Sharp said: "Undoubtedly, cancer has touched everybody in some way so it’s important that we do what we can to raise money to help those affected.

"This is a really simple way to raise a lot of money so I hope lots of people get behind it."

The Independent on Sunday

FORMER Republic of Ireland football star Kevin Sheedy has revealed his bowel cancer surgery was a success.

Sheedy, famous for scoring Ireland's equaliser against England during the Italia '90 World Cup, took time out from his recovery at home to urge people to visit a doctor if they showed any unusual symptoms.

The former Everton midfielder, who is now coaching the club's under-18 squad, believes early detection of his bowel cancer saved his life.

Both the early-stage tumour and the lymph glands removed during surgery have tested 'all clear'. This means he won't require any further treatment.

"I would strongly urge anybody who has concerns to go immediately to their GP," the talented soccer star, who earned 45 caps and scored nine goals as an Irish international, said.

After recuperating at his UK home, he is expected to return to coaching at Everton.

"My life has been saved through early detection and I am told that over 90pc who are diagnosed at the earliest stage area successfully treated.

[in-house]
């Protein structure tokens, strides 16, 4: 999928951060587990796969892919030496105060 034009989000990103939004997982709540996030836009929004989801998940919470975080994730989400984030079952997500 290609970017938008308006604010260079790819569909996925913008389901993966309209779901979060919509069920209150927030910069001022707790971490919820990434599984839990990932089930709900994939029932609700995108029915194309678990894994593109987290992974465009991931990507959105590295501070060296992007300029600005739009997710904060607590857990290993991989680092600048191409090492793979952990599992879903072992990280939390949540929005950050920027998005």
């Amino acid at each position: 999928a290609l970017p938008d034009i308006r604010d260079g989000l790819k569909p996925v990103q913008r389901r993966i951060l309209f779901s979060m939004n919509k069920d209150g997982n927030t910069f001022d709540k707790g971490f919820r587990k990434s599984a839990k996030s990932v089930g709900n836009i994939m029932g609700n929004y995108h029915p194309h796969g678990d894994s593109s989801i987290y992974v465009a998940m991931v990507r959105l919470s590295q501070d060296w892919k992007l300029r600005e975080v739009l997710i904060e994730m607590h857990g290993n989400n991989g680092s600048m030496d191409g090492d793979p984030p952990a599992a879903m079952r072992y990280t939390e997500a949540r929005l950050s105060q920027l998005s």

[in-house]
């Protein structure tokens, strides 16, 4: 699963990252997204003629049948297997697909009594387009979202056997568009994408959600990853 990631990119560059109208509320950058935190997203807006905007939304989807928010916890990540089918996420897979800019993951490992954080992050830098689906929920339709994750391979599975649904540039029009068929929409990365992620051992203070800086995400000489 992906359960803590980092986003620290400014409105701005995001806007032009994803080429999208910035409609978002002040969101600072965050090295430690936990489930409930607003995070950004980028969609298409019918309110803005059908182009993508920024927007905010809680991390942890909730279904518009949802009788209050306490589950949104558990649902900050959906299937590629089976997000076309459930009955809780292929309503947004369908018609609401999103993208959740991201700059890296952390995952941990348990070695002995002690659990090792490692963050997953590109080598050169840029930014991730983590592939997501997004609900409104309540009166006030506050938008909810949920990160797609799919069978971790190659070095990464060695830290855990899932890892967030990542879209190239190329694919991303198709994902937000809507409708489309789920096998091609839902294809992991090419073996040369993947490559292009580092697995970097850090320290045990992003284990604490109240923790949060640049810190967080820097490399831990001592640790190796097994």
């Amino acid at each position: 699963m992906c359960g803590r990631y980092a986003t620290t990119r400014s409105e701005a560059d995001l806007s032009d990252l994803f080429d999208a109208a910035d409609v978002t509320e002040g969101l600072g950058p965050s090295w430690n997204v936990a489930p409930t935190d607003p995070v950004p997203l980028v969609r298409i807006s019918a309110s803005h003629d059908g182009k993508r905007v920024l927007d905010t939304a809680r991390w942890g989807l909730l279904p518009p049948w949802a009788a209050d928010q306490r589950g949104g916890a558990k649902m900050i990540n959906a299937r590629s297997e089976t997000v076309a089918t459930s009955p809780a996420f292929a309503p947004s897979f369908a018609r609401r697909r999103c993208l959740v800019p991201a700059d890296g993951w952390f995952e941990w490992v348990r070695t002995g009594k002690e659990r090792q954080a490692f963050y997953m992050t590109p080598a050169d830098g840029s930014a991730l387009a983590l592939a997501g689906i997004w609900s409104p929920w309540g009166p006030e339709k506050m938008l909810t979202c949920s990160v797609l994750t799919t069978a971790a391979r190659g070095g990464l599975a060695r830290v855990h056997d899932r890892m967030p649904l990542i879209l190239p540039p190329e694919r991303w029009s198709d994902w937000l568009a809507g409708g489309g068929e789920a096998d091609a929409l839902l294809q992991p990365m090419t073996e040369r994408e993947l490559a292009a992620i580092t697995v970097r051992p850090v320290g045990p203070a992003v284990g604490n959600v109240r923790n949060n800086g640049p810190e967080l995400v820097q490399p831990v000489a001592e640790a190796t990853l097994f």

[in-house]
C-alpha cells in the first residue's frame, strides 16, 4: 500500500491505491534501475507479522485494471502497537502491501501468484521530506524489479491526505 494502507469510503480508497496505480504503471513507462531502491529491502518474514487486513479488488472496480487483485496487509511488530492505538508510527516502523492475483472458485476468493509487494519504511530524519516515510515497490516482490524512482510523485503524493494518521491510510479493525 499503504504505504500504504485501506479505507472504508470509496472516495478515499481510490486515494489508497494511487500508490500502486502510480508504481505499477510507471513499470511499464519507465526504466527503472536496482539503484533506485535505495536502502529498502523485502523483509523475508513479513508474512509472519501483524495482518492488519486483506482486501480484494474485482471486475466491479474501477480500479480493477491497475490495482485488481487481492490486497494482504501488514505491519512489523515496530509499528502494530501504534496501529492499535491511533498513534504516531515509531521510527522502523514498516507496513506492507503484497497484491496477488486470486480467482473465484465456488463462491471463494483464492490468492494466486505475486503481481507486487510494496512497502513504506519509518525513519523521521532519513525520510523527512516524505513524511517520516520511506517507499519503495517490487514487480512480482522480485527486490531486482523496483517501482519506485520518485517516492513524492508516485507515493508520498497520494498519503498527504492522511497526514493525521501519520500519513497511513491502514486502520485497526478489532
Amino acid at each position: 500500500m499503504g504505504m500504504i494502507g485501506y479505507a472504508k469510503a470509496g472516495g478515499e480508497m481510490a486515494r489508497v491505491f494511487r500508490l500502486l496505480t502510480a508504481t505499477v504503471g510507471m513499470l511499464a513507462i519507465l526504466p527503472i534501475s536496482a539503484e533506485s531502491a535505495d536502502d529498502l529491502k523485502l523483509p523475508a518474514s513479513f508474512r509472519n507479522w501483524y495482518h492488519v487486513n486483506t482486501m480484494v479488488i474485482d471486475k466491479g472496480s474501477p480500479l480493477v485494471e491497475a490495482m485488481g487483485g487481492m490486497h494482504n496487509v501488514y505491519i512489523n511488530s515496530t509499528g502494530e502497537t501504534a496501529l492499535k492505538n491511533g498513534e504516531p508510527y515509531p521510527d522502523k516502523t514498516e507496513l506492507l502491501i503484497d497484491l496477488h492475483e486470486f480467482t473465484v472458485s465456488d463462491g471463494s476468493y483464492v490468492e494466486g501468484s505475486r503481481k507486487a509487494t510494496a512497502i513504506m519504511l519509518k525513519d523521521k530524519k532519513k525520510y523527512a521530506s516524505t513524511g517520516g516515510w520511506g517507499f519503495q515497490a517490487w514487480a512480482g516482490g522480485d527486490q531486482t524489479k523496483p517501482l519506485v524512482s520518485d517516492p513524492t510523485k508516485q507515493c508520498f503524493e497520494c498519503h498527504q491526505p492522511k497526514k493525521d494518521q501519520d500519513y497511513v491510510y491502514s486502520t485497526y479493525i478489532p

"Don't be embarrassed to go. Otherwise you could die of that embarrassment."

Welsh-born Sheedy said he would need regular check-ups to monitor his recovery. "My symptoms were blood in my stools and a change in my bowel habits because I was always on the toilet," he revealed.

"My mother died of bowel cancer two years ago and my father is in remission after a successful operation seven years ago."

The former player became a household name with the successful Everton team of the mid-1980s, scoring 97 goals for the Toffees.

Sheedy also ensured the Irish side went on to the quarter-finals of Italia '90 after he stepped up and scored a dramatic equaliser when Ireland were 1-0 down to England after a goal by Gary Lineker.

The Welsh-born player was eligible for Ireland as his father originally hailed from Co Clare.

The 52-year-old has been moved by the volume of support he has received inside and outside of the football community

"I would like to say a massive thank you to everybody who sent me messages of support, which I got from all over the world," he said.

Bowel cancer is the second biggest cancer killer in Ireland for both men and women -- claiming more than 900 deaths each year.